The Age of Radical Transparency

On Tuesday I went on Annie Duke’s internet TV show to talk with her and Jason Calacanis about Wikileaks and what the implications are for the future of privacy.  I made some radical claims:

  1. Privacy is dead: it’s only a matter of time now before we all have to face this eventuality.
  2. In a radically transparent society, personal willingness to share everything is a source of power/wealth; unwillingness is a personal liability.
  3. In a world with strong privacy rights, the exact opposite is true.
  4. We’re all better off in a radically transparent world than one with strong privacy rights; this is true whether you look at the individual, the corporation, or the sovereign nation.
  5. Worse than both extremes is where we are now, in transition, where some have privacy and others don’t.
  6. Those who insist on having privacy will have to pay an increasing price for it; and because of #5, this is a good thing.
  7. In the mean time, as the walls of privacy come down, we will see great turmoil; power is shifting.
  8. Part of that turmoil involves true ethical dilemmas, as the Wikileaks controversy is demonstrating.
  9. Privacy is dead; this is not something we can choose to stop, the trend is as unstoppable as technology itself.
  10. Those who embrace the trend and stay just one step ahead will benefit; those who resist will suffer (like diplomats), as will those who get too far out ahead (like Julian Assange).

I’m curious what you all think.  Here’s the interview, we start discussing these matters around minute 28:

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  • Zwackone

    Imagine, I wonder if you can…?
    Great post :)

  • ace

    My wife’s company operates as though everything they do is printed on the front page of the New York Times. It is an interesting way in which to self-police their actions. If people made their decisions based on the same idea the world would be a better place.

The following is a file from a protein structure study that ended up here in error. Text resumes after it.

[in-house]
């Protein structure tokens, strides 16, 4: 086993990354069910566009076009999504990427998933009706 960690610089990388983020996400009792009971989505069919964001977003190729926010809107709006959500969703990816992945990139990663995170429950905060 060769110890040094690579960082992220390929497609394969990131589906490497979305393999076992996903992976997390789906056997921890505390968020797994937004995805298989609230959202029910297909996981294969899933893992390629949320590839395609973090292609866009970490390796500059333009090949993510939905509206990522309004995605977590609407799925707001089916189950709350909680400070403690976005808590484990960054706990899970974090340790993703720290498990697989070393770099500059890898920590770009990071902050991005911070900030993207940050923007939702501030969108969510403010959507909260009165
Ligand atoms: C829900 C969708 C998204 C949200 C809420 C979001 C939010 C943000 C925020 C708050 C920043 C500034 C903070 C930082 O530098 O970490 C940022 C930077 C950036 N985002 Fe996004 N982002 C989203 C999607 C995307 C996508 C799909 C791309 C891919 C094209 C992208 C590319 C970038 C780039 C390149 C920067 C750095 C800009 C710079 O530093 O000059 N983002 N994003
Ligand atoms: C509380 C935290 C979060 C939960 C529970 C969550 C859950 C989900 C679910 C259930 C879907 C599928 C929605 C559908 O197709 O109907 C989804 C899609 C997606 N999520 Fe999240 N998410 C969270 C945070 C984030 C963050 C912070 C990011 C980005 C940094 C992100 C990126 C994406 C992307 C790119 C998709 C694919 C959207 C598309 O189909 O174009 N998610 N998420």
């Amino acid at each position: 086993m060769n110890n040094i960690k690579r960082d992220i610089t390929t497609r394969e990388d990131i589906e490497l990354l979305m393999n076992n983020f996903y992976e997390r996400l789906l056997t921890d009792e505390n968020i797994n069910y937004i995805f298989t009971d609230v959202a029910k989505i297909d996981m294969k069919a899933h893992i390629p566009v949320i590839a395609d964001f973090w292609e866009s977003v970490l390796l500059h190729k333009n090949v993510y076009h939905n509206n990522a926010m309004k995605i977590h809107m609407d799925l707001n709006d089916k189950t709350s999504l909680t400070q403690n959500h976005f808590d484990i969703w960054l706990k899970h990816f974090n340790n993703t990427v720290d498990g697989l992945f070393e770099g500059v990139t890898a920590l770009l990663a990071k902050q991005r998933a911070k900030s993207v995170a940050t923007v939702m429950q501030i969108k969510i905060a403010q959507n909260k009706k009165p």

The increasing transparency is moving us towards this.

  • Anonymous

    Typo. Calcanis should be Calacanis.

  • Marisa Suescun

    “In a radically transparent society, personal willingness to share everything is a source of power/wealth; unwillingness is a personal liability.” I’m not so sure. I would amend, “Willingness to share everything that can contribute to the public good is a source of power/wealth.” There is something to be said for restraint and self-editing in a world in which access to information is, largely, no longer the problem. In fact, unfettered access to information – an overload of information of greatly varying value – has become a problem in and of itself. The powerful in my mind are those that give open access to useful and accurate information. “In the end, journalism is just going to be crowdsource, public information… You don’t need journalists and editors.” I feel the opposite; we will need thoughtful editors in that world more than ever. These are the people and institutions push us towards, I think, a world of “perfect information.”

  • Marisa Suescun

    “In a radically transparent society, personal willingness to share everything is a source of power/wealth; unwillingness is a personal liability.” I’m not so sure. I would amend, “Willingness to share everything that can contribute to the public good is a source of power/wealth.” There is something to be said for restraint and self-editing in a world in which access to information is, largely, no longer the problem. In fact, unfettered access to information – an overload of information of greatly varying value – has become a problem in and of itself. The powerful in my mind are those that give open access to useful and accurate information. “In the end, journalism is just going to be crowdsource, public information… You don’t need journalists and editors.” I feel the opposite; we will need thoughtful editors in that world more than ever. These are the people and institutions push us towards, I think, a world of “perfect information.”